One of the most charming elements of the superhero story, for me, lies in the fact that the world it all happens in is our world — that this fantastic, furious, cosmic stuff happens in what could be the skies over our heads — and sure, it should turn the world into something unrecognizable, but it doesn't.
"So what we have is not a situation where the Doctor simply fails, but one in which there is, quietly and without fanfare, a narrative collapse that isn’t averted. The underlying premise of Doctor Who simply falls out and breaks down. The Doctor doesn’t make things better. He doesn’t save the day. The world is simply a cruel and vicious place... This is, to be fair, an existing subgenre in action-adventure serials. But typically, when they do stories where the hero is completely helpless, the hero is impotent in the face of real-world horrors like famine or cancer or 9/11 (superhero comics, in particular, had a brief period where everybody did astonishingly bad pieces about how superheroes couldn’t stop 9/11). This subgenre amounts to mawkish glurge in which the fact that stories are fiction is treated as a flaw, and anybody who writes it should be punched. (Note: This proposal would likely prove fatal to J. Michael Straczynski.)"
"This is the problem with trying to tackle 'real world' problems in a 'serious' way with a character like Superman. He’s basically God. He can walk into a neighborhood full of drug dealers and just magically destroy all their drugs and drive them off. In order to explain why he doesn’t just do this all the time, or any number of other things that he could do with minimal effort that would drastically change the lives of every single person in the country, if not the world, writers like Straczynski resort to utter inanity."
"Next, and thankfully we’re almost at the end, is the one story that has absolutely no business whatsoever being in this book, the one that’s indefensible...David Goyer and Miguel Sepulveda’s 'The Incident' (2011). On the off chance that you’re not tired of it yet, here’s nine more pages of hack 'but what about the real problems' bulls**t that only serves to make Superman look like a mopey, helpless chump. There’s a token hamfisted attempt at profundity by wedging in a laughable attempt at inspiration at the end, but it’s prefaced by pages of Superman talking about how terrible and ineffective he is at solving problems. Killed twice and shot by Batman in his own book, and now the final indignity. 'I’m not actually a very good hero,' says Superman in the $40 hardcover celebrating 75 years of Superman, 'Most of the things I do are not important.' Well then why the f**k are we supposed to read these comics?"
"John McClane's once-relatable, everyman hero now makes no sense. According to this movie he's still just an NYPD detective after all four movies. HOW? Yeah, they keep telling us he's tough to work with every other day, but now he's saved Los Angeles, Washington, New York, and the entire country. And everyone knows about it! Why isn't this guy running the Department of Homeland Security? Or a private security firm? Or just write a book and retire rich as hell?"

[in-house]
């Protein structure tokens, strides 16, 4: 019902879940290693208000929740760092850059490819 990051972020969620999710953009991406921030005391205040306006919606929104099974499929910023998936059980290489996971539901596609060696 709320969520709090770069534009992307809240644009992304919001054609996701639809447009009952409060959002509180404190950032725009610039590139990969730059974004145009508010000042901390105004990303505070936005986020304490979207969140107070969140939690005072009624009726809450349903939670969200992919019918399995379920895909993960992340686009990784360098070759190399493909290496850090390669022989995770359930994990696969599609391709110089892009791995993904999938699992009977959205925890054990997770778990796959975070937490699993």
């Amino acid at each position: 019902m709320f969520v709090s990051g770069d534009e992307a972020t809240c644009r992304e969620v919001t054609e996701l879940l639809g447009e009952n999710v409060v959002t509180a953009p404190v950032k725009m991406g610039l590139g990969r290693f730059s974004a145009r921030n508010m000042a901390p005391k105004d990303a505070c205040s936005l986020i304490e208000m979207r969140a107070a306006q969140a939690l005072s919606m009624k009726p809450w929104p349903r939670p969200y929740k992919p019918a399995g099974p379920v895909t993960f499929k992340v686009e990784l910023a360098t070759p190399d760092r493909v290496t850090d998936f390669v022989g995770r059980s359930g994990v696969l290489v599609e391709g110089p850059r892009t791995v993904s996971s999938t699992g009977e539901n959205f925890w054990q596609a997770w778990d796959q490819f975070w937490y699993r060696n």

Sue: Who else would have the world's coolest PDA? You going to put it on the market?
Reed: I can't. Sony paid me three million not to.
As a side note, those superheroes who develop or invent entirely unique powers, and then hoard them? Screw those guys. When Edison invented the incandescent lightbulb, did he keep its secret to himself, and then bust nocturnal crime as the Illuminator? Fighting the nefarious Doktor Lightning with the help of the Amazing Flight Brothers? No. Because, as a man of Science, he was familiar with Newton's statement about the shoulders of giants.
The greater the problem, the faster he could solve it. He’d taken the time one afternoon to solve world hunger. Six hours and twenty-six minutes with the internet and a phone on hand, and he’d been able to wrap his head around the key elements of the problem. He’d drafted a document in the nine hours that followed, doing little more than typing and tracking down exact numbers. A hundred and fifty pages, formatted and clear, detailing who would need to do what, and the costs therein.
It had been bare bones, with room for further documents detailing the specifics, but the basic ideas were there. Simple, measured, undeniable. Every major country and ruler had been accounted for, in terms of the approaches necessary to get them on board, given their particular natures and the political climate of their area. Production, distribution, finance and logistics, all sketched out and outlined in clear, simple language. Eighteen years, three point one trillion dollars. Not so much money that it was impossible. A great many moderate sacrifices from a number of people.
Even when he’d handed over the binder with the sum total of his work, his employer had been more concerned with the fact that he’d shown up late to work for his job. His boss had barely looked at the binder before calling it impossible, then demanded Accord return to work.
While it may strain credulity, one of the accepted tropes or conventions of the superhero genre is that the world not be changed by the presence of the supernatural, supernormal and supertechnological heroes. (I would argue that Watchmen by Alan Moore is arguably science fiction, not superhero fiction, because it sets aside that convention, and dares to have the world change.)
The world defended by the Justice League of America or the Teen Titans has extraterrestrials, Amazons, mindreaders, witches, cyborgs, and reincarnated Egyptian princes with antigravity wings, but none of these inventions, discoveries, or fantastic elements has any effect on the world outside (except perhaps for a secret military, espionage or police teams using futuristic weapons).